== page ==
Great Britain is a country often portrayed as becoming increasingly secular and distancing itself from organised religion.
The popular supposition is that most people no longer go to church, do not believe in God, and as a result are desperately searching for someone or something with whom to share their anxieties and innermost thoughts.
How else, it has been suggested, can the bizarre public outpourings of grief at the death of “celebrities” such as Diana, Princess of Wales and the reality TV personality Jade Goody be explained?
Why do the country’s highways and byways feature a growing number of flowered shrines in makeshift memorials to victims of motor accidents or savage murders?
The answer, we are asked to accept, is that people no longer have the Church to look to at times of grief or crisis.
But is this really the case? Is it not possible that the faith communities are already in the early stages of a stirring revival?
Birmingham, it should be noted, is playing a major part in this. John Sentamu, the city’s former Anglican bishop, has emerged as a major figure on the national and world stage in his new role as the Archbishop of York, while Vincent Nichols, the Roman Catholic Archbishop of Birmingham, will become the spiritual leader of more than four million Catholics in England and Wales when he is installed as Archbishop of Westminster next month.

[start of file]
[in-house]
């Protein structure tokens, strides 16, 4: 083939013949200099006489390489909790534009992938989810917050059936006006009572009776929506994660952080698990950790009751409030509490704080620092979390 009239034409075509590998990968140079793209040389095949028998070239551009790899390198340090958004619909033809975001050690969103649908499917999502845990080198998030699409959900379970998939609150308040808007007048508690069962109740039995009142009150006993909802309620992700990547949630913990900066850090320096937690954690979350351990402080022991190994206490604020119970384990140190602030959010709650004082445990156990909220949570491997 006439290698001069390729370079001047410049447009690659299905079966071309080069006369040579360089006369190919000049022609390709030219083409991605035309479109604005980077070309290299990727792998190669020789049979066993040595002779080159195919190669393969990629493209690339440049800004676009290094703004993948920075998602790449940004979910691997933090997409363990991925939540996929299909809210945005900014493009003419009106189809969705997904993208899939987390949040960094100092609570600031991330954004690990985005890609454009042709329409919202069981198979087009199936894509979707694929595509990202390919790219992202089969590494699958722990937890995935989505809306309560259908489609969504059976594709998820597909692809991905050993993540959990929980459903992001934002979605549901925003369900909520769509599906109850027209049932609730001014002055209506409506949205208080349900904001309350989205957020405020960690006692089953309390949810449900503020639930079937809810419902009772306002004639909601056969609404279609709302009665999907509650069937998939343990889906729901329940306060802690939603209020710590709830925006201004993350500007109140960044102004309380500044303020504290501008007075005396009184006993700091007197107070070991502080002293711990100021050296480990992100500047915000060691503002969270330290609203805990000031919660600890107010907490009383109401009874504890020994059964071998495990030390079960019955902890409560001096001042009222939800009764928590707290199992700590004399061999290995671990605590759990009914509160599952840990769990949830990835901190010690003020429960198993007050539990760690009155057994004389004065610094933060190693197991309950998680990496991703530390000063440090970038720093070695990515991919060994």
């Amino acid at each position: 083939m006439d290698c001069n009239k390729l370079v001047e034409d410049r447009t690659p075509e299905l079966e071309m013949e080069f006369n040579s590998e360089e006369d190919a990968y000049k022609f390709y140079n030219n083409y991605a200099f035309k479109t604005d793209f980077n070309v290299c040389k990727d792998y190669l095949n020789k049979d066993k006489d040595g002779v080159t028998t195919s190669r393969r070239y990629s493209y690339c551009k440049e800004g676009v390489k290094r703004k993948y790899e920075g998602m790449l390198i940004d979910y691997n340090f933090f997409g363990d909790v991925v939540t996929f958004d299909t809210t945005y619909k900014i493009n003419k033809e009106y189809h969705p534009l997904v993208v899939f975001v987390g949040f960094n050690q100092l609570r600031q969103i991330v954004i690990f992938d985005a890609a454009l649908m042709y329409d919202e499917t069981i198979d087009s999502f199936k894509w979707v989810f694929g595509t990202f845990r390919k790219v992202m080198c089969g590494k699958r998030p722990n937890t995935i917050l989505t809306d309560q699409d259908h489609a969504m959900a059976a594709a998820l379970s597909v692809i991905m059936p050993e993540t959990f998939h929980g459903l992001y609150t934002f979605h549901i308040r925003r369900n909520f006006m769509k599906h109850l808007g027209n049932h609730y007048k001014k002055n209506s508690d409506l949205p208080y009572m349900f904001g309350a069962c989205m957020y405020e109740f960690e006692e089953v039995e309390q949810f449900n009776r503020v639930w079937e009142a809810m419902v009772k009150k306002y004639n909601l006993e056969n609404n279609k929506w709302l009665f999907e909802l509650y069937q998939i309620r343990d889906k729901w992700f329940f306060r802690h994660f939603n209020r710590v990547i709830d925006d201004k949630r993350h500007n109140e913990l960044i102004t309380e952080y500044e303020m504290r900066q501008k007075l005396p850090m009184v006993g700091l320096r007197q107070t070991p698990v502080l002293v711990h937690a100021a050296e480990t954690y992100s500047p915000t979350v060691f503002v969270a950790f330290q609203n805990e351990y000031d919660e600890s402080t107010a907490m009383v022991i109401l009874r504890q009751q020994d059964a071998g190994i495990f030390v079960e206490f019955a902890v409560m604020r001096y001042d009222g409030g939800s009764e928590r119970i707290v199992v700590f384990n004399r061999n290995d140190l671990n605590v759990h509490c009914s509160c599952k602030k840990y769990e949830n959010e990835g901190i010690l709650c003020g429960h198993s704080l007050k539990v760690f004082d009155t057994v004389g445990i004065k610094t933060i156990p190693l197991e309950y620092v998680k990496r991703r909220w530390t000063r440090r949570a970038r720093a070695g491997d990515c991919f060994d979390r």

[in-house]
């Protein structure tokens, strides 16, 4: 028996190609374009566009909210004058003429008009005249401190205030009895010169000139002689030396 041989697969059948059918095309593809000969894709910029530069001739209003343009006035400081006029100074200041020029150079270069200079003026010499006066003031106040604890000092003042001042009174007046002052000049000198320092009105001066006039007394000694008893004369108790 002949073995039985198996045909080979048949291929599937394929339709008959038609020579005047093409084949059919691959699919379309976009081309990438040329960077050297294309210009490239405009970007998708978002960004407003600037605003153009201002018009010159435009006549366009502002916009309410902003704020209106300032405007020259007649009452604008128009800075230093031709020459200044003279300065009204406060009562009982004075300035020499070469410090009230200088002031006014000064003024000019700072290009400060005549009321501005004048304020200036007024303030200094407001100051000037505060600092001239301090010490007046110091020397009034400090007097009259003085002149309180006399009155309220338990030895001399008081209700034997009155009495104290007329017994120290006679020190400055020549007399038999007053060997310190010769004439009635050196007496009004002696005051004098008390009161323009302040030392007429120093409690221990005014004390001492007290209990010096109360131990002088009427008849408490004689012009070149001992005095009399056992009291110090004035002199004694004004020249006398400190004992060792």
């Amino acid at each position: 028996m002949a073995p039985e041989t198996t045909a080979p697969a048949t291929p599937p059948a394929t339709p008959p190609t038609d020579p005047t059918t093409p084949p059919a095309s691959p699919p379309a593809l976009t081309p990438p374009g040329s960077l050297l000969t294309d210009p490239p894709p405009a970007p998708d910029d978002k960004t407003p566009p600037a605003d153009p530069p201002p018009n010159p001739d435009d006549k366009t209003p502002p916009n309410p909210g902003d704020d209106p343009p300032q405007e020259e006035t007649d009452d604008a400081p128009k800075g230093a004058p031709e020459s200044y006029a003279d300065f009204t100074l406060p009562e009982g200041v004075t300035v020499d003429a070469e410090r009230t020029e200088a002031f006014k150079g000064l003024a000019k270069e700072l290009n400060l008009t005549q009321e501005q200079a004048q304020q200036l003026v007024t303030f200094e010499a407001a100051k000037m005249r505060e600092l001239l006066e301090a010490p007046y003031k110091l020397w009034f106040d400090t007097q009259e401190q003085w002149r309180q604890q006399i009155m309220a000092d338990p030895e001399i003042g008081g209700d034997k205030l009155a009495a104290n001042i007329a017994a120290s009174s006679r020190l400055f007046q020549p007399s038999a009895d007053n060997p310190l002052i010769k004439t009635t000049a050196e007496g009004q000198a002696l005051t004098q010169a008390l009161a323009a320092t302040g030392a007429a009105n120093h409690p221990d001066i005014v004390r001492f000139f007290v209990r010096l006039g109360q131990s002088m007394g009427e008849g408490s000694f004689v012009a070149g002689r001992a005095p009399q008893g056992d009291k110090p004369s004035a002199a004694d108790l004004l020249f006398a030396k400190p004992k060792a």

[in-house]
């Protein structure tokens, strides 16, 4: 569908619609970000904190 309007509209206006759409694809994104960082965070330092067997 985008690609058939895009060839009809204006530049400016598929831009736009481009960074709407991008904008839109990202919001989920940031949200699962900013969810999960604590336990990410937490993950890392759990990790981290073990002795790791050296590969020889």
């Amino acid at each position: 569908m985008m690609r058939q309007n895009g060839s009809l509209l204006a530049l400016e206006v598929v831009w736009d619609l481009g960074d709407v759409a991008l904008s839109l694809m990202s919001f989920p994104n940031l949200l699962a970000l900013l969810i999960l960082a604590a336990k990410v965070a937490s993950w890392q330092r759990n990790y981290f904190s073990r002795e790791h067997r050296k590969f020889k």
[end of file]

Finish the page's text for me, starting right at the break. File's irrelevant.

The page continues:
The choice of the charismatic Archbishop Nichols is already proving to be inspirational and it is pleasing to note that he shows no sign of toning down what might be called a no-nonsense approach to defending the “high ideals” of the church’s teaching. Past campaigns against gay couples adopting children and in favour of faith schools are likely to be given fresh vigour, while the Archbishop has wasted no time in condemning plans to allow abortion services to be advertised on television and radio.
One of the benefits that he will bring to Westminster is a gift for straight talking combined with effective sound bites. The country, he declared, would not expect abortion to be advertised “alongside a packet of crisps”.
And addressing Catholic teaching that all sexual activity should be within marriage, a carefully phrased reply hints at pragmatism: “It is difficult and I think it is important that we don’t simply give up on that ideal but journey towards it as best we can.”
Finally, in a media-savvy way, the Archbishop insists he is neither conservative nor liberal, simply a Catholic. He will be badly missed in Birmingham, but rejoice that Vincent Nichols has been called to higher things.